Store

At its core, diox is a complete isomorphic state management system.

Concepts

diox relies on very simple concepts, but it's important to clearly understand their logic in order to use it as much efficiently as possible.

Subscriptions

A subscription is a pure function that takes an object in parameter (the state) and performs any operation with it. Subscriptions are called each time a change happens on the state.

const subscription = (newState) => {
console.log('State has changed!', newState);
};

Mutations

A mutation is also a pure function that returns a copy of an object (the state) depending on the desired type of change (mutation). In diox, mutations are in charge of performing synchronous changes on the internal state.

const MY_MUTATION = ({ state }) => {
return {
count: state.count + 1,
};
};

A good practice consists in using SNAKE_UPPERCASE syntax to name your mutations, to differentiate them from actions.

The basx library makes it easy to perform deep copies and deep merges of JavaScript objects and arrays to keep your functions pure.

Actions

An action is a function, usually asynchronous (e.g. an API call, a timer, ...), that performs one or several calls to mutations. Actions cannot update state directly as it's the mutations' job.

const myAction = ({ mutate, hash }) => {
// `hash` tells diox which mutation should be called (see Modules).
setTimeout(() => mutate(hash, 'ADD'), 500);
};

A good practice consists in using pascalCase syntax to name your actions, to differentiate them from mutations.

Modules

A module contains a part of your app's global state, managing a specific concern (e.g. list of users, list of blog articles, app status, ...). By creating several modules, and combining them, you can build complex, evolutive, infinitely scalable apps without worrying about performance. Each module is composed of a state, a set of mutations, and optionally actions.

const myModule = {
// Contains the module's initial state.
state: {
count: 0,
},
mutations: {
MY_MUTATION,
},
actions: {
myAction,
},
};

Combiners

You can mix the result of several module's changes by using a Combiner. It is a pure function that listens to changes on one or several modules, and returns a mix of their states for easier processing. For instance, imagine you have a module containing all the articles of a blog, and another one containing the list of authors. Instead of subscibing to both modules, you can create a combiner that will generate a proper structure with all info (articles + authors) so you just have to subscribe to this combiner and forget about managing several sources of data in the rest of your application.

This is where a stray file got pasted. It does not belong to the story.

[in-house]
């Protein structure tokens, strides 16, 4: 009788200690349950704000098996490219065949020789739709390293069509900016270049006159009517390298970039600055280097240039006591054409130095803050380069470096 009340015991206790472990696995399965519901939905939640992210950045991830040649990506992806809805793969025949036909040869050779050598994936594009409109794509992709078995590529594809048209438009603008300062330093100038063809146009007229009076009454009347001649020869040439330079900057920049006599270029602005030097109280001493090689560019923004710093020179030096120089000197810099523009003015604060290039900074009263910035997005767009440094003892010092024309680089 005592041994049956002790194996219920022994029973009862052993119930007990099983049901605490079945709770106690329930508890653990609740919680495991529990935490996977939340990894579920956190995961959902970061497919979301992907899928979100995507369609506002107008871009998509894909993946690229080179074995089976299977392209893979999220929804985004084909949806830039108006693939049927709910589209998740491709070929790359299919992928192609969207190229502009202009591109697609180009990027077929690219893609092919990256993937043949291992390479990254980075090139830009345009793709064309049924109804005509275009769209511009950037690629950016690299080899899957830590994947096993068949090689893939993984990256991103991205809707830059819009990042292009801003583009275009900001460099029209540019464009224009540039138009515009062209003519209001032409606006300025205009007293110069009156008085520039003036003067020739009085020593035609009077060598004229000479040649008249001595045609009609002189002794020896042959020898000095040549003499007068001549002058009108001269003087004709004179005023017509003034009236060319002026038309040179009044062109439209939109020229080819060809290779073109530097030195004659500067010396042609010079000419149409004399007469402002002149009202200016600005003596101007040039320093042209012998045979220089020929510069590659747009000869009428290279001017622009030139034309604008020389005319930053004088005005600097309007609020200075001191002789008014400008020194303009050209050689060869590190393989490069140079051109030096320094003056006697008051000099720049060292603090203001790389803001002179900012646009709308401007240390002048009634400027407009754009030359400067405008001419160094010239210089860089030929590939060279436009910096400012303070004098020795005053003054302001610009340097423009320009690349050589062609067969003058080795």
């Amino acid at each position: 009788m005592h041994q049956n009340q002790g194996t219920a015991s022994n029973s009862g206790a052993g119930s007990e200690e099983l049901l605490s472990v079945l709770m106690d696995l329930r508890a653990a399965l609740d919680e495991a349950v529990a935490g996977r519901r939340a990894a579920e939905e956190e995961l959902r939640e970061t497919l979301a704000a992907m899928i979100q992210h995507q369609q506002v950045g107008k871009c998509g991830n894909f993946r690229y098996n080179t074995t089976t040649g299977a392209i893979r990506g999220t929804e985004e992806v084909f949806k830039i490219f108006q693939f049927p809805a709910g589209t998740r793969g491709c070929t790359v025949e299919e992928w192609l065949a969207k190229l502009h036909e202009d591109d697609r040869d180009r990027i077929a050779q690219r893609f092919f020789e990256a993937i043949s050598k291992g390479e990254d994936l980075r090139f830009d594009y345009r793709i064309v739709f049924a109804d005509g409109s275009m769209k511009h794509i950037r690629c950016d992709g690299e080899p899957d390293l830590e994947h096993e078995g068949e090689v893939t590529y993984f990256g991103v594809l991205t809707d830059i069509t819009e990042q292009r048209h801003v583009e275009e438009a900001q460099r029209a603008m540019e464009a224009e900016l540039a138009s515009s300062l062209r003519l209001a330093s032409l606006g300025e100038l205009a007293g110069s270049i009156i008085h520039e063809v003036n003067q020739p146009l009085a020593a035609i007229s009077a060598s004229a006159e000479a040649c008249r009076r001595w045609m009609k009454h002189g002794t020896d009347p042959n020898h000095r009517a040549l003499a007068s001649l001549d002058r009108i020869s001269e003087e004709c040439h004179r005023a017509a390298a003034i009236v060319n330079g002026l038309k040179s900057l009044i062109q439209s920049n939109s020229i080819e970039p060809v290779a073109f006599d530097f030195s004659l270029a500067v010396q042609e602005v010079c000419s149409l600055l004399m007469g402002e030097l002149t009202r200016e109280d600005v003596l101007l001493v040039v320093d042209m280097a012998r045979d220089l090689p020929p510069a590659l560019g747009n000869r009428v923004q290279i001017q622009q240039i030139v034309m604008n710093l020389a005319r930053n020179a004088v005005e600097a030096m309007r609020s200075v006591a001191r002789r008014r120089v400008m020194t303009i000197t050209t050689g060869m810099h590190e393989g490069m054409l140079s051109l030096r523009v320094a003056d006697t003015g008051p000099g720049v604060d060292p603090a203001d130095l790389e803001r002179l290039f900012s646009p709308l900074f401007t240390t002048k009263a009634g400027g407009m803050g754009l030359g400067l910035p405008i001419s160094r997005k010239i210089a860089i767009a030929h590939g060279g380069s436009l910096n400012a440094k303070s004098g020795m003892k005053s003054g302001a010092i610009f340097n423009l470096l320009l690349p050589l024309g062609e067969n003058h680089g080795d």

const myCombiner = (moduleAState, moduleBState) => ({
a: moduleAState.increment,
b: moduleBState.otherKey,
});
// This will give you a "combined" state as:
// {
// a: 1,
// b: 'another value',
// }

Middlewares

Middlewares can be useful in some situations where you want to listen to any state change on all modules and trigger the same logic each time something changes. For instance, you may want to implement a "time-travel" tool, keeping a complete history of states changes over time to revert them if necessary.

const myMiddleware = (newState) => { console.log('New state!', newState); };

Store

The Store is the entity that ties everything together. Modules are registered into the Store, using a unique identifier (so-called "hash"). You can subscribe to changes on registered modules, combine modules, or apply middlewares to achieve more complex goals.

// Instanciating store...
const store = new Store();
// Adding a global middleware triggered at each state change on any module...
store.use((newState) => {
console.log('New state !', newState);
});
// Registering modules...
store.register('a', moduleA);
store.register('b', moduleB);
// Creating a combiner which mixes `a` and `b` modules...
store.combine('c', ['a', 'b'], (newAState, newBState) => ({
a: newAState.increment,
b: newBState
}));
// Subscribing to the combination of `a` and `b` modules...
store.subscribe('c', (newState) => {
console.log('New mixed state!', newState.a, newState.b);
});

Complete example

import { Store } from 'diox';
const moduleA = {
state: { increment: 0 },
mutations: {
ADD({ state }) {
return {
increment: state.increment + 1,
};
},
},
};
const moduleB = {
state: { decrement: 1000 },
mutations: {
SUB({ state }) {
return {
decrement: state.decrement - 1,
};
},
},
actions: {
asyncSub({ mutate }) {
setTimeout(() => { mutate(hash, 'SUB'); }, 1000);
},
},
};
const store : Store = new Store();
store.use((newState) => {
console.log('New state !', newState);
});
store.register('a', moduleA);
store.register('b', moduleB);
store.combine('c', ['a', 'b'], (newAState, newBState) => ({
a: newAState.increment,
b: newBState
}));
store.subscribe('a', (newState) => {
console.log('New state from a !', newState);
});
store.subscribe('c', (newState) => {
console.log('New state from c !', newState);
});
store.mutate('a', 'ADD');
store.dispatch('b', 'asyncSub');

The above example will display in console :

New state ! { increment: 0 }
New state ! { decrement: 1000 }
New state from a ! { increment: 0 }
New state from c ! { a: 0, b: { decrement: 1000 } }
New state ! { increment: 1 }
New state from a ! { increment: 1 }
New state from c ! { a: 1, b: { decrement: 1000 } }
New state ! { decrement: 999 }
New state from c ! { a: 1, b: { decrement: 999 } }